After several reorganizations, Nihon Igakukou officially became university in 1926, and changed its name to Nippon Medical School. It was the third private medical school to be approved by the government, following Keio University School of Medicine and Tokyo Jikeikai Medical School. This is the reason why these three schools are currently recognized as top three private medical schools in Japan.

Nippon Medical School was born in the turbulent times that followed Taisho, Meiji, and Showa Era. The Russo-Japanese War in 1904, Taisho Democracy, Great Kanto Earthquake in 1923, and two world wars, all occurred during this period. While being tossed about by the waves of history, Nippon Medical School continued to develop itself.

In 1910, Nihon Igakukou affiliated Komagome Clinic (currently Nippon Medical School Hospital) opened in Sendagi area. Also, in 1924, Iidamachi Clinic opened and operated until it’s closing in 1997. In 1937, Nippon Medical School affiliated Shin Maruko Hospital (currently Musashi Kosugi Hospital) opened in Kawasaki-city. In this manner, Nippon Medical School steadily carried out the development of health care system in the area.

Tai Hasegawa

Tai Hasegawa

Saisei-Gakusha

Saisei-Gakusha

Hideo Noguchi

Hideo Noguchi

In 1911, one year after a new start as Nippon Medical School, the era changed from Taisho to Showa. The impact of the Great Depression and expansions of wars lead Nippon Medical School to be swallowed up by rough seas of times.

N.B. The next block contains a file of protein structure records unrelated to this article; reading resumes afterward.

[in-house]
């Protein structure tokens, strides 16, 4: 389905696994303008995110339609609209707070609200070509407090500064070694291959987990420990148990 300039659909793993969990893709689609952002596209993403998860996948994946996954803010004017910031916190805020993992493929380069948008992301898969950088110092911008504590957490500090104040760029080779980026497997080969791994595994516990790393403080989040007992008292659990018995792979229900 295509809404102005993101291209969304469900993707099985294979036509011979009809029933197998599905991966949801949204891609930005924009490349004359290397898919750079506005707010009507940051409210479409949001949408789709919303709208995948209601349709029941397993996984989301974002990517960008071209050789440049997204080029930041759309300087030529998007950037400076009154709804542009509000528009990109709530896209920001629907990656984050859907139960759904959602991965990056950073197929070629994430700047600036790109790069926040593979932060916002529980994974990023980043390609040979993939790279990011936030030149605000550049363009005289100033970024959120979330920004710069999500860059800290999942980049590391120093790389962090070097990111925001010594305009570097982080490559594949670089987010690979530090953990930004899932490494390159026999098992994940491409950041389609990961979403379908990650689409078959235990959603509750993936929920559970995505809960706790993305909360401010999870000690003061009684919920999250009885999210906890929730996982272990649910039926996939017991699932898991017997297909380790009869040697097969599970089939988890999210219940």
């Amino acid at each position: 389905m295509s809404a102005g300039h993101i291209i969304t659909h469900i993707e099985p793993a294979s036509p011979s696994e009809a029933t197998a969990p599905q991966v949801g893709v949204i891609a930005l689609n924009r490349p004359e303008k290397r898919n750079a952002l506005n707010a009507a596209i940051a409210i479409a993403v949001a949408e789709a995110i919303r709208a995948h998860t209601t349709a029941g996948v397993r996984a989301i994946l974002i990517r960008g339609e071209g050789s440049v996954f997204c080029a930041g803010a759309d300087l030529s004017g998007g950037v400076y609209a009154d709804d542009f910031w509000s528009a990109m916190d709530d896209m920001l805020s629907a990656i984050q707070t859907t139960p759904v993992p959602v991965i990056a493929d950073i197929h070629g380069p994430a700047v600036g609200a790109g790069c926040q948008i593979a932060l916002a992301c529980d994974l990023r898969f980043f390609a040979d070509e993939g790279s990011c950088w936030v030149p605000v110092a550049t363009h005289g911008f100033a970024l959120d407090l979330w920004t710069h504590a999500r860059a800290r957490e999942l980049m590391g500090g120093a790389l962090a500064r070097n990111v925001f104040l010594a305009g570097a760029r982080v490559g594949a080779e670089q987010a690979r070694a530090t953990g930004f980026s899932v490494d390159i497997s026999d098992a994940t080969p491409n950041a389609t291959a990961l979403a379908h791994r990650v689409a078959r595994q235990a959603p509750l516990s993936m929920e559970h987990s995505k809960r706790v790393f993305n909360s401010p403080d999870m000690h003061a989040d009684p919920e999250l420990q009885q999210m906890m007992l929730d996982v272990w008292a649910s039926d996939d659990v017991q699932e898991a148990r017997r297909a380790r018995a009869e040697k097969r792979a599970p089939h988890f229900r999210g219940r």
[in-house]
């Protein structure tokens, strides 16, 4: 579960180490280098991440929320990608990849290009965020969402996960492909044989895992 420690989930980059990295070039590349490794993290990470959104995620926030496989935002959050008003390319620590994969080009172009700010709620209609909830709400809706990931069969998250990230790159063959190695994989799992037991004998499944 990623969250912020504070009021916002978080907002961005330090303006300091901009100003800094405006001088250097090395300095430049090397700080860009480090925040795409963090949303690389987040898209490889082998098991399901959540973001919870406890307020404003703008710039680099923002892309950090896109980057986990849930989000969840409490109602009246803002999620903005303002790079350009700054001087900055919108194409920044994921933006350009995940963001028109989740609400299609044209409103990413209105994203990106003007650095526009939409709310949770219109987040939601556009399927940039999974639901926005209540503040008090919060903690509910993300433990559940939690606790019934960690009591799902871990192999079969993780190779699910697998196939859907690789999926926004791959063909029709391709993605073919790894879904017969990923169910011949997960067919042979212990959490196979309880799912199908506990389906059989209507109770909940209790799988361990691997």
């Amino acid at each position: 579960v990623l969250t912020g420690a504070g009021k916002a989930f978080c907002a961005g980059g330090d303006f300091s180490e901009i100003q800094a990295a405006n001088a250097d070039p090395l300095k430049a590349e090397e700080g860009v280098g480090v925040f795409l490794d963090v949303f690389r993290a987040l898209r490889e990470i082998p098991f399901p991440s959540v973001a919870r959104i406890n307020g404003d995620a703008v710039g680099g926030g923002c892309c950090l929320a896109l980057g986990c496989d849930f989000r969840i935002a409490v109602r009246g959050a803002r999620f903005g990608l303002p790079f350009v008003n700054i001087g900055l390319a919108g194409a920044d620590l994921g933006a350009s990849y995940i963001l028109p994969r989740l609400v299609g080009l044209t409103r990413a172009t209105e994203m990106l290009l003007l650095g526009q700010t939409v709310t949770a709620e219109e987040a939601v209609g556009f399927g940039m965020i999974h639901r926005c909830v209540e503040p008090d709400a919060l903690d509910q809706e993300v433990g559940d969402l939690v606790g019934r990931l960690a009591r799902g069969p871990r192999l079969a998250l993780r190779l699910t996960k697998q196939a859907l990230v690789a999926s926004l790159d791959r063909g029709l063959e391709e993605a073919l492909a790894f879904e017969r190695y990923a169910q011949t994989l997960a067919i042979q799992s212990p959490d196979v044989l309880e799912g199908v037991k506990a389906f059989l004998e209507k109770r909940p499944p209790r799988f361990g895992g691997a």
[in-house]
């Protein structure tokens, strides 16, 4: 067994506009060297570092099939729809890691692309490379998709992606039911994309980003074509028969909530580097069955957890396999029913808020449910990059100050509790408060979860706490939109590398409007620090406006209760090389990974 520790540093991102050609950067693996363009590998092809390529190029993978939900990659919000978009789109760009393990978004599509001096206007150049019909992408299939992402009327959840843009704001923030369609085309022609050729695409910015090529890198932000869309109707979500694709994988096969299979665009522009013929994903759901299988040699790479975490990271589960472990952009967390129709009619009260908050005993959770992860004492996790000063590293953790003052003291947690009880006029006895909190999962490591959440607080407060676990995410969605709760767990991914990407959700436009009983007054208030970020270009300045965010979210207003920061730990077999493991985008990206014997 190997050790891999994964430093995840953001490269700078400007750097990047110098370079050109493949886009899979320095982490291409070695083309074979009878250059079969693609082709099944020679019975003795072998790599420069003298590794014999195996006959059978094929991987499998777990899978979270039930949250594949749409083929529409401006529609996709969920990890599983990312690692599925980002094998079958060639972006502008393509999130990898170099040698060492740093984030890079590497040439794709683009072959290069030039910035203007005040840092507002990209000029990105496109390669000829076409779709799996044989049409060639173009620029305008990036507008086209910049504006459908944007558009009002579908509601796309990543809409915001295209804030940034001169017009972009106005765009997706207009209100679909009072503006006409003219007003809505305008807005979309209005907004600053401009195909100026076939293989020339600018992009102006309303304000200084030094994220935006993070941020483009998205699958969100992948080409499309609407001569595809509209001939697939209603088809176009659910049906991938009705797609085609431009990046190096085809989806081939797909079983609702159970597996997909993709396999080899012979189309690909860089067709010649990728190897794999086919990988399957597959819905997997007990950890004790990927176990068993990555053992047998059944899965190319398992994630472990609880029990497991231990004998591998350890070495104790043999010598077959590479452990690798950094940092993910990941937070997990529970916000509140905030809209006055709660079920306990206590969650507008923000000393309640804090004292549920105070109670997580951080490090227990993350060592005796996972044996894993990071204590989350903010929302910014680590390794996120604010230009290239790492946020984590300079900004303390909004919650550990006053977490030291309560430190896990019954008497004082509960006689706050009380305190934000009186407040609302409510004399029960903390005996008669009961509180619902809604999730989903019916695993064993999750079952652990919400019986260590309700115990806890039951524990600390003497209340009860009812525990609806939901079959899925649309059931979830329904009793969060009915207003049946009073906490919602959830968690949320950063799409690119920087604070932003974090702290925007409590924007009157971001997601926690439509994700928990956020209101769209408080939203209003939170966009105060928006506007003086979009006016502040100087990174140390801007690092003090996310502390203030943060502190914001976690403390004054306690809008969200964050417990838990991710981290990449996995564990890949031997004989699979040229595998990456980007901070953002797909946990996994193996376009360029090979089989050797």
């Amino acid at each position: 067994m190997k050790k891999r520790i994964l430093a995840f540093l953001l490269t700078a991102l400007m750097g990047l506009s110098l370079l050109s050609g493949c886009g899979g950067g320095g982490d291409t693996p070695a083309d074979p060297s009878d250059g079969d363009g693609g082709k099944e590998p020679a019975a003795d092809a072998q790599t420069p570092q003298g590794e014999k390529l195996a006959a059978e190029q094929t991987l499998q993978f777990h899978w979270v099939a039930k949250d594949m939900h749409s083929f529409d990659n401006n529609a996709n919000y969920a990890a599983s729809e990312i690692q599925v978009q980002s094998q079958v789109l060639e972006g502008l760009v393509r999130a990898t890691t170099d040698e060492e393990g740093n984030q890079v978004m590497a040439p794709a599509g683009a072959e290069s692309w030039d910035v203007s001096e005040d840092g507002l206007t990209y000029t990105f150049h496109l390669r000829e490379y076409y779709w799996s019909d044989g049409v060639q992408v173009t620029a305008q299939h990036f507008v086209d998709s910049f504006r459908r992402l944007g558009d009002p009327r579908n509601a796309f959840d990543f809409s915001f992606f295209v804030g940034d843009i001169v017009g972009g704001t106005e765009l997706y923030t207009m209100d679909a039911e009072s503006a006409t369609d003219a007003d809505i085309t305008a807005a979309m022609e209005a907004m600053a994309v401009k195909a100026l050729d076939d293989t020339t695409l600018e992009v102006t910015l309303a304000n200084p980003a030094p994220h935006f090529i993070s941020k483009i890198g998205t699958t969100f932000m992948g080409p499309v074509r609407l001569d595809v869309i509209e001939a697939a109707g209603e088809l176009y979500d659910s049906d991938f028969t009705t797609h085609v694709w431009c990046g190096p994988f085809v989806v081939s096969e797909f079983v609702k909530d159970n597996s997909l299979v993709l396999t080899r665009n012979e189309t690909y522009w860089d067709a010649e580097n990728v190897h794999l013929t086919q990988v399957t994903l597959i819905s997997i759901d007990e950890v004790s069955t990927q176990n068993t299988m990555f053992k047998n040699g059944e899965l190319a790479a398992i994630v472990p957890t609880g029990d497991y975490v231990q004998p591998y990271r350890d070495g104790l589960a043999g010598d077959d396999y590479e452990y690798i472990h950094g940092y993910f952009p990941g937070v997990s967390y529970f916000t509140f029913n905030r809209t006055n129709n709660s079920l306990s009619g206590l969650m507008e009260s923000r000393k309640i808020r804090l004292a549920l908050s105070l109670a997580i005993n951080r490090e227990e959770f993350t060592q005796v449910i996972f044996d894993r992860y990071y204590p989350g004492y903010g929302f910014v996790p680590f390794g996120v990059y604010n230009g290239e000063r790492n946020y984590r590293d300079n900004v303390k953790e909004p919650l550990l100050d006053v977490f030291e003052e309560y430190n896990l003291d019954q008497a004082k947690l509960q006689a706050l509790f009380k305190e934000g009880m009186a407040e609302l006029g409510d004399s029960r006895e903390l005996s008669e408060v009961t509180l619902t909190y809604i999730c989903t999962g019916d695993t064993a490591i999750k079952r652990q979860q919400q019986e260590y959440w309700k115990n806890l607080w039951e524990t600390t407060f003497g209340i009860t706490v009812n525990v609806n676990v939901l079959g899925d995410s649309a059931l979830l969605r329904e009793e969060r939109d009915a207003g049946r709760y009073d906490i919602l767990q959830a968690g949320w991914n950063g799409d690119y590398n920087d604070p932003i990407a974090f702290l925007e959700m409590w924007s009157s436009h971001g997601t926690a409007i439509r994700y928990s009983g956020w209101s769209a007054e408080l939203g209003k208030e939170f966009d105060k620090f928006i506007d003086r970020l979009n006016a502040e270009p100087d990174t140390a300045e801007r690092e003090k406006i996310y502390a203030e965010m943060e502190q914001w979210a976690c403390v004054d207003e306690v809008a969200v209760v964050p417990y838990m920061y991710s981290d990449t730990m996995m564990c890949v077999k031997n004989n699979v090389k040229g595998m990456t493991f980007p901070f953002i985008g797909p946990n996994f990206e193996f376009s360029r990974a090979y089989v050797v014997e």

During World War II, field drills and volunteer labor were embedded in the school curriculum. Following the intensification of the war, school staffs responded to the military conscription. Over 100 students engaged in Army and Navy as surgeon students.

During the end of war, Nippon Medical School was forced to evacuate to Tsuruoka-city of Yamagata, and Sukagawa-town of Fukushima due to air bombing in 1945, which eliminated facilities of Nippon Medical School, as well as most of Tokyo.

However, even in such circumstances, our passion for education and research did not fall in decay. Our record tells us that there were seventy-three conference presentations in 1943 by Nippon Medical School.

When the war ended in 1945, recovery began literally from zero. Although the school building was nearly destroyed, with the strong support from students and their family members and graduates, Nippon Medical School gradually regained its function as a medical school.